Gold shoe plaques from the Hochdorf Chieftain's Grave, Germany, c. 530 BC
Pottery from Heuneburg, Germany
About 500 BC the La Tène style, named after a site in Switzerland, appeared rather suddenly, coinciding with some kind of societal upheaval that involved a shift of the major centres in a north-westerly direction. The central area where rich sites are especially found is in northern France and western Germany, but over the next three centuries the style spread very widely, as far as Ireland, Italy and modern Hungary. In some places the Celts were aggressive raiders and invaders, but elsewhere the spread of Celtic material culture may have involved only small movements of people, or none at all. Early La Tène style adapted ornamental motifs from foreign cultures into something distinctly new; the complicated brew of influences including Scythian art and that of the Greeks and Etruscans among others. The occupation by the Persian Achaemenid Empire of Thrace and Macedonia around 500 BC is a factor of uncertain importance. La Tène style is "a highly stylised curvilinear art based mainly on classical vegetable and foliage motifs such as leafy palmette forms, vines, tendrils and lotus flowers together with spirals, S-scrolls, lyre and trumpet shapes".
The most lavish objects, whose imperishable materials tend to mean they are the best preserved other than pottery, do not refute the stereotypical views of the Celts that are found in classical authors, where they are represented as mainly interested in feasting and fighting, as well as ostentatious display. Society was dominated by a warrior aristocracy and military equipment, even if in ceremonial versions, and containers for drink, represent most of the largest and most spectacular finds, other than jewellery. Unfortunately for the archaeologist, the rich "princely" burials characteristic of the Hallstatt period greatly reduce, at least partly because of a change from inhumation burials to cremation.
The torc was evidently a key marker of status and very widely worn, in a range of metals no doubt reflecting the wealth and status of the owner. Bracelets and armlets were also common. An exception to the general lack of depictions of the human figure, and of the failure of wooden objects to survive, are certain water sites from which large numbers of small carved figures of body parts or whole human figures have been recovered, which are assumed to be votive offerings representing the location of the ailment of the supplicant. The largest of these, at Source-de-la-Roche, Chamalières, France, produced over 10,000 fragments, mostly now at Clermont-Ferrand.
Several phases of the style are distinguished, under a variety of names, including numeric (De Navarro) and alphabetic series. Generally, there is broad agreement on how to demarcate the phases, but the names used differ, and that they followed each other in chronological sequence is now much less certain. In a version of Jacobsthal's division, the "early" or "strict" phase, De Navarro I, where the imported motifs remain recognisable, is succeeded by the "vegetal", "Continuous Vegetal", "Waldalgesheim style", or De Navarro II, where ornament is "typically dominated by continuously moving tendrils of various types, twisting and turning in restless motion across the surface".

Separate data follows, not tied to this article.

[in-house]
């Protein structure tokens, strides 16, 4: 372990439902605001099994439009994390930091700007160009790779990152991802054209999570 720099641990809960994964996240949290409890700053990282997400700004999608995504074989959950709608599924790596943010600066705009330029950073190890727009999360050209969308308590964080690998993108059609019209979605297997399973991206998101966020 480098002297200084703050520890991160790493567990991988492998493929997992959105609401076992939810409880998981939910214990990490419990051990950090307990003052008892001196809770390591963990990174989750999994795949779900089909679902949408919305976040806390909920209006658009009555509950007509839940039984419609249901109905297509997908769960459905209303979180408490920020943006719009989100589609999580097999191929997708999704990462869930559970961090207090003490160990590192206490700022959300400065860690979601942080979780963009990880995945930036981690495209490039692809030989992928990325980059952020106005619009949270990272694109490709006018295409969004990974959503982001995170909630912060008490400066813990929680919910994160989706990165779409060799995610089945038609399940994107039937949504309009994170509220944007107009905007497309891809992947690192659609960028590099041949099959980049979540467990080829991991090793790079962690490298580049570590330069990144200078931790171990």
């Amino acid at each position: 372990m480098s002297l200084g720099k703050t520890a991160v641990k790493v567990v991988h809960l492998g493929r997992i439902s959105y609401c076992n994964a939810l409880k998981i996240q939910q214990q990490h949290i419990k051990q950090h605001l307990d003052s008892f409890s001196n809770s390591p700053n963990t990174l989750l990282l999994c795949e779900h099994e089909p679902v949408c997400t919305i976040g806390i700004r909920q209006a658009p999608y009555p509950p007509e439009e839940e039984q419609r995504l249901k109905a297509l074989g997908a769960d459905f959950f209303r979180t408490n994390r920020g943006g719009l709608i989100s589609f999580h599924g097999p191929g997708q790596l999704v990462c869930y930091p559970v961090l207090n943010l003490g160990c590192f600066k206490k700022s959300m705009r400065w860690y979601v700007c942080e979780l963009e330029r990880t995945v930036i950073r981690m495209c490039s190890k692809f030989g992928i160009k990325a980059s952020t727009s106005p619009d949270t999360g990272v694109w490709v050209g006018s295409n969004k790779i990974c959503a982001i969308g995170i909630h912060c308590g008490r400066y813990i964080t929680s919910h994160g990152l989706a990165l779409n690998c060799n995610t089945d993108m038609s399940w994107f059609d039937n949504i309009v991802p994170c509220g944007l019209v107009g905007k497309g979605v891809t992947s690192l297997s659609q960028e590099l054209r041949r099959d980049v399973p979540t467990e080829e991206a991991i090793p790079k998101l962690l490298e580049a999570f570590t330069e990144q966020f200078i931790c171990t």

After about 300 BC the style, now De Navarro III, can be divided into "plastic" and "sword" styles, the latter mainly found on scabbards and the former featuring decoration in high relief. One scholar, Vincent Megaw, has defined a "Disney style" of cartoon-like animal heads within the plastic style, and also an "Oppida period art, c 125–c 50 BC". De Navarro distinguishes the "insular" art of the British Isles, up to about 100 BC, as Style IV, followed by a Style V, and the separateness of Insular Celtic styles is widely recognised.
The often spectacular art of the richest earlier Continental Celts, before they were conquered by the Romans, often adopted elements of Roman, Greek and other "foreign" styles (and possibly used imported craftsmen) to decorate objects that were distinctively Celtic. So a torc in the rich Vix Grave terminates in large balls in a way found in many others, but here the ends of the ring are formed as the paws of a lion or similar beast, without making a logical connection to the balls, and on the outside of the ring two tiny winged horses sit on finely worked plaques. The effect is impressive but somewhat incongruous compared to an equally ostentatious British torc from the Snettisham Hoard that is made 400 years later and uses a style that has matured and harmonized the elements making it up. The 1st century BC Gundestrup cauldron, is the largest surviving piece of European Iron Age silver (diameter 69 cm, height 42 cm), but though much of its iconography seems clearly to be Celtic, much of it is not, and its style is much debated; it may well be of Thracian manufacture. To further confuse matters, it was found in a bog in north Denmark. The Agris Helmet in gold leaf over bronze clearly shows the Mediterranean origin of its decorative motifs.
By the 3rd century BC Celts began to produce coinage, imitating Greek and later Roman types, at first fairly closely, but gradually allowing their own taste to take over, so that versions based on sober classical heads sprout huge wavy masses of hair several times larger than their faces, and horses become formed of a series of vigorously curved elements.